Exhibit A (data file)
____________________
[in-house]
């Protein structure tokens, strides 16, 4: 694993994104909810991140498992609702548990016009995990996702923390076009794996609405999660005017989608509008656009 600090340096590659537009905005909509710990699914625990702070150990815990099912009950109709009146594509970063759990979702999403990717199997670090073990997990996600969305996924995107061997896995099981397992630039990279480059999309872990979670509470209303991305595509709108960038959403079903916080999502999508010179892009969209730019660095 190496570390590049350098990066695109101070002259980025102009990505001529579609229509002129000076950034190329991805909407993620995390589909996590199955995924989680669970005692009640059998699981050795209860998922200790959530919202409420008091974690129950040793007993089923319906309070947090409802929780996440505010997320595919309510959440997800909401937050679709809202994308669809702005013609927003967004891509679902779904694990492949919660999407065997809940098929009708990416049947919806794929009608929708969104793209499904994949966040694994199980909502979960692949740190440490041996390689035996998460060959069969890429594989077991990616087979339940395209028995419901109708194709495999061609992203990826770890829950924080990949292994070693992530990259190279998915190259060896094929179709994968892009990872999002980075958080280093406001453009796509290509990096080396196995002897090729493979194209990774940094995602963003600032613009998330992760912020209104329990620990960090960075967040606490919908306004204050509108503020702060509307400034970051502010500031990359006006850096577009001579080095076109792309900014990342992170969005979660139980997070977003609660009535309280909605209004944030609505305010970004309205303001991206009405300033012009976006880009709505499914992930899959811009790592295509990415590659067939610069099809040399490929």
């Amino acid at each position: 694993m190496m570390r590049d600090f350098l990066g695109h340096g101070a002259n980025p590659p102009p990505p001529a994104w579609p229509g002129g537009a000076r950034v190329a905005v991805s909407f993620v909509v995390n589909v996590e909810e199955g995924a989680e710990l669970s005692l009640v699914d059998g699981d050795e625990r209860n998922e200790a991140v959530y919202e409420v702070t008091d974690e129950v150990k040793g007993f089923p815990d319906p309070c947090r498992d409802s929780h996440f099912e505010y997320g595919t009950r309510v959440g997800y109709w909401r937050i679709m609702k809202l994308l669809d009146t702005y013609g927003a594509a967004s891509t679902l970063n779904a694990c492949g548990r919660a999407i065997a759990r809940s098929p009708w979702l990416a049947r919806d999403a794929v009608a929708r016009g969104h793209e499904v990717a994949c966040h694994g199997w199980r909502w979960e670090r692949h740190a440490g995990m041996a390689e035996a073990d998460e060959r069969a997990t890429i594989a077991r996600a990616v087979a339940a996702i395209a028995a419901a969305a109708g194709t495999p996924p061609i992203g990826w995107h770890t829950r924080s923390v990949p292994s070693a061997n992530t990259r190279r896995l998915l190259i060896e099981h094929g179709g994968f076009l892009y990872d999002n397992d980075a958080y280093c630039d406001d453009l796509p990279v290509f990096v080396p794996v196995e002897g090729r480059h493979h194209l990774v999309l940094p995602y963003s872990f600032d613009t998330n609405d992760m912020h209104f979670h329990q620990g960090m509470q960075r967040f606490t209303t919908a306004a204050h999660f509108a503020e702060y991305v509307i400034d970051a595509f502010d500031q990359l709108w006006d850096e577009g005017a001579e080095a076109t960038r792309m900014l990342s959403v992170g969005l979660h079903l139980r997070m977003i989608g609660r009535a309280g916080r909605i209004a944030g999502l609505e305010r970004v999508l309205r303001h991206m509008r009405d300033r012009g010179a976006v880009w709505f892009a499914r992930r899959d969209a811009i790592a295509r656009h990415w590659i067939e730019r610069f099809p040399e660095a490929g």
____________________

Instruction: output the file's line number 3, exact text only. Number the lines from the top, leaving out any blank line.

């Amino acid at each position: 694993m190496m570390r590049d600090f350098l990066g695109h340096g101070a002259n980025p590659p102009p990505p001529a994104w579609p229509g002129g537009a000076r950034v190329a905005v991805s909407f993620v909509v995390n589909v996590e909810e199955g995924a989680e710990l669970s005692l009640v699914d059998g699981d050795e625990r209860n998922e200790a991140v959530y919202e409420v702070t008091d974690e129950v150990k040793g007993f089923p815990d319906p309070c947090r498992d409802s929780h996440f099912e505010y997320g595919t009950r309510v959440g997800y109709w909401r937050i679709m609702k809202l994308l669809d009146t702005y013609g927003a594509a967004s891509t679902l970063n779904a694990c492949g548990r919660a999407i065997a759990r809940s098929p009708w979702l990416a049947r919806d999403a794929v009608a929708r016009g969104h793209e499904v990717a994949c966040h694994g199997w199980r909502w979960e670090r692949h740190a440490g995990m041996a390689e035996a073990d998460e060959r069969a997990t890429i594989a077991r996600a990616v087979a339940a996702i395209a028995a419901a969305a109708g194709t495999p996924p061609i992203g990826w995107h770890t829950r924080s923390v990949p292994s070693a061997n992530t990259r190279r896995l998915l190259i060896e099981h094929g179709g994968f076009l892009y990872d999002n397992d980075a958080y280093c630039d406001d453009l796509p990279v290509f990096v080396p794996v196995e002897g090729r480059h493979h194209l990774v999309l940094p995602y963003s872990f600032d613009t998330n609405d992760m912020h209104f979670h329990q620990g960090m509470q960075r967040f606490t209303t919908a306004a204050h999660f509108a503020e702060y991305v509307i400034d970051a595509f502010d500031q990359l709108w006006d850096e577009g005017a001579e080095a076109t960038r792309m900014l990342s959403v992170g969005l979660h079903l139980r997070m977003i989608g609660r009535a309280g916080r909605i209004a944030g999502l609505e305010r970004v999508l309205r303001h991206m509008r009405d300033r012009g010179a976006v880009w709505f892009a499914r992930r899959d969209a811009i790592a295509r656009h990415w590659i067939e730019r610069f099809p040399e660095a490929g």